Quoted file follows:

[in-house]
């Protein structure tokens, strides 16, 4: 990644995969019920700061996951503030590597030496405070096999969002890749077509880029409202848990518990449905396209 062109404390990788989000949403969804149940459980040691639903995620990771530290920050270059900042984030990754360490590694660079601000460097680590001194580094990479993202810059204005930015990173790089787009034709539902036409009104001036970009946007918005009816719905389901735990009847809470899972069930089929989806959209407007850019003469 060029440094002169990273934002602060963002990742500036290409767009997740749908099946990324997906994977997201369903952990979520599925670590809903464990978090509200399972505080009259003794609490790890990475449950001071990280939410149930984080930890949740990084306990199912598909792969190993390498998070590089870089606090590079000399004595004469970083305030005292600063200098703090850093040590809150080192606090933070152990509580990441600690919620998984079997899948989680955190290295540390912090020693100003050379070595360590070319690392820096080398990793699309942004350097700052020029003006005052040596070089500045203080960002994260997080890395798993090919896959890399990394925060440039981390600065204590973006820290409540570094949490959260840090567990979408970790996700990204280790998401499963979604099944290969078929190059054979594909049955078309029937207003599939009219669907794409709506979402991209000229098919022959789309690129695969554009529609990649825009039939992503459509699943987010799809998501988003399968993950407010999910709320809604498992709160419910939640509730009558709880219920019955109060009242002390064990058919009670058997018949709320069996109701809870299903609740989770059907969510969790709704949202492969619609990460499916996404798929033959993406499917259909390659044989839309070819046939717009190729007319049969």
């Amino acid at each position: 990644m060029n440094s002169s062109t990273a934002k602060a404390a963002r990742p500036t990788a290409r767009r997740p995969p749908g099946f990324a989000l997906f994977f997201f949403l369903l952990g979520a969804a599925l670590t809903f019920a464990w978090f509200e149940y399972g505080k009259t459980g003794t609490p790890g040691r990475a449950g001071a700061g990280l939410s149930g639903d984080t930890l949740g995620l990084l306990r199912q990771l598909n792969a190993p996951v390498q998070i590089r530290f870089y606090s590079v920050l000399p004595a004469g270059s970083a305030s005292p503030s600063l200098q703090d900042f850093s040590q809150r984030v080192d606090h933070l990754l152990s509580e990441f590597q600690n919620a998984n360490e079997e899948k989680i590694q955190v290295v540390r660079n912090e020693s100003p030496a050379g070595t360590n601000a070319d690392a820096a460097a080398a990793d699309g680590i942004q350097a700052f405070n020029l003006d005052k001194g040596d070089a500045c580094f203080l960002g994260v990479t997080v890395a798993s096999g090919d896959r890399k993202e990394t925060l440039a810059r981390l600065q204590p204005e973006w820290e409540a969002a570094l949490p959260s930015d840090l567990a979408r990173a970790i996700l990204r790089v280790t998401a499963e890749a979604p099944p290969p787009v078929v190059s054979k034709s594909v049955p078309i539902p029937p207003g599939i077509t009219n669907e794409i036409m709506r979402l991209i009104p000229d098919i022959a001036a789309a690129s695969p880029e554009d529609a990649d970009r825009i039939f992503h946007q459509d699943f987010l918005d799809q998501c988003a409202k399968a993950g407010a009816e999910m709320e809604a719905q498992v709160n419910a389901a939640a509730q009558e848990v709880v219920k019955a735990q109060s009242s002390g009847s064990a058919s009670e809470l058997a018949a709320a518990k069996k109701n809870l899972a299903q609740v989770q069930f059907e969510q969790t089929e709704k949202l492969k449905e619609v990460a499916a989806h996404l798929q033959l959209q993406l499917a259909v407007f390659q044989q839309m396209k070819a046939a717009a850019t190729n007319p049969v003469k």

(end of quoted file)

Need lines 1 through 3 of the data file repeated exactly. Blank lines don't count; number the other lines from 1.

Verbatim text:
[in-house]
């Protein structure tokens, strides 16, 4: 990644995969019920700061996951503030590597030496405070096999969002890749077509880029409202848990518990449905396209 062109404390990788989000949403969804149940459980040691639903995620990771530290920050270059900042984030990754360490590694660079601000460097680590001194580094990479993202810059204005930015990173790089787009034709539902036409009104001036970009946007918005009816719905389901735990009847809470899972069930089929989806959209407007850019003469 060029440094002169990273934002602060963002990742500036290409767009997740749908099946990324997906994977997201369903952990979520599925670590809903464990978090509200399972505080009259003794609490790890990475449950001071990280939410149930984080930890949740990084306990199912598909792969190993390498998070590089870089606090590079000399004595004469970083305030005292600063200098703090850093040590809150080192606090933070152990509580990441600690919620998984079997899948989680955190290295540390912090020693100003050379070595360590070319690392820096080398990793699309942004350097700052020029003006005052040596070089500045203080960002994260997080890395798993090919896959890399990394925060440039981390600065204590973006820290409540570094949490959260840090567990979408970790996700990204280790998401499963979604099944290969078929190059054979594909049955078309029937207003599939009219669907794409709506979402991209000229098919022959789309690129695969554009529609990649825009039939992503459509699943987010799809998501988003399968993950407010999910709320809604498992709160419910939640509730009558709880219920019955109060009242002390064990058919009670058997018949709320069996109701809870299903609740989770059907969510969790709704949202492969619609990460499916996404798929033959993406499917259909390659044989839309070819046939717009190729007319049969």
């Amino acid at each position: 990644m060029n440094s002169s062109t990273a934002k602060a404390a963002r990742p500036t990788a290409r767009r997740p995969p749908g099946f990324a989000l997906f994977f997201f949403l369903l952990g979520a969804a599925l670590t809903f019920a464990w978090f509200e149940y399972g505080k009259t459980g003794t609490p790890g040691r990475a449950g001071a700061g990280l939410s149930g639903d984080t930890l949740g995620l990084l306990r199912q990771l598909n792969a190993p996951v390498q998070i590089r530290f870089y606090s590079v920050l000399p004595a004469g270059s970083a305030s005292p503030s600063l200098q703090d900042f850093s040590q809150r984030v080192d606090h933070l990754l152990s509580e990441f590597q600690n919620a998984n360490e079997e899948k989680i590694q955190v290295v540390r660079n912090e020693s100003p030496a050379g070595t360590n601000a070319d690392a820096a460097a080398a990793d699309g680590i942004q350097a700052f405070n020029l003006d005052k001194g040596d070089a500045c580094f203080l960002g994260v990479t997080v890395a798993s096999g090919d896959r890399k993202e990394t925060l440039a810059r981390l600065q204590p204005e973006w820290e409540a969002a570094l949490p959260s930015d840090l567990a979408r990173a970790i996700l990204r790089v280790t998401a499963e890749a979604p099944p290969p787009v078929v190059s054979k034709s594909v049955p078309i539902p029937p207003g599939i077509t009219n669907e794409i036409m709506r979402l991209i009104p000229d098919i022959a001036a789309a690129s695969p880029e554009d529609a990649d970009r825009i039939f992503h946007q459509d699943f987010l918005d799809q998501c988003a409202k399968a993950g407010a009816e999910m709320e809604a719905q498992v709160n419910a389901a939640a509730q009558e848990v709880v219920k019955a735990q109060s009242s002390g009847s064990a058919s009670e809470l058997a018949a709320a518990k069996k109701n809870l899972a299903q609740v989770q069930f059907e969510q969790t089929e709704k949202l492969k449905e619609v990460a499916a989806h996404l798929q033959l959209q993406l499917a259909v407007f390659q044989q839309m396209k070819a046939a717009a850019t190729n007319p049969v003469k």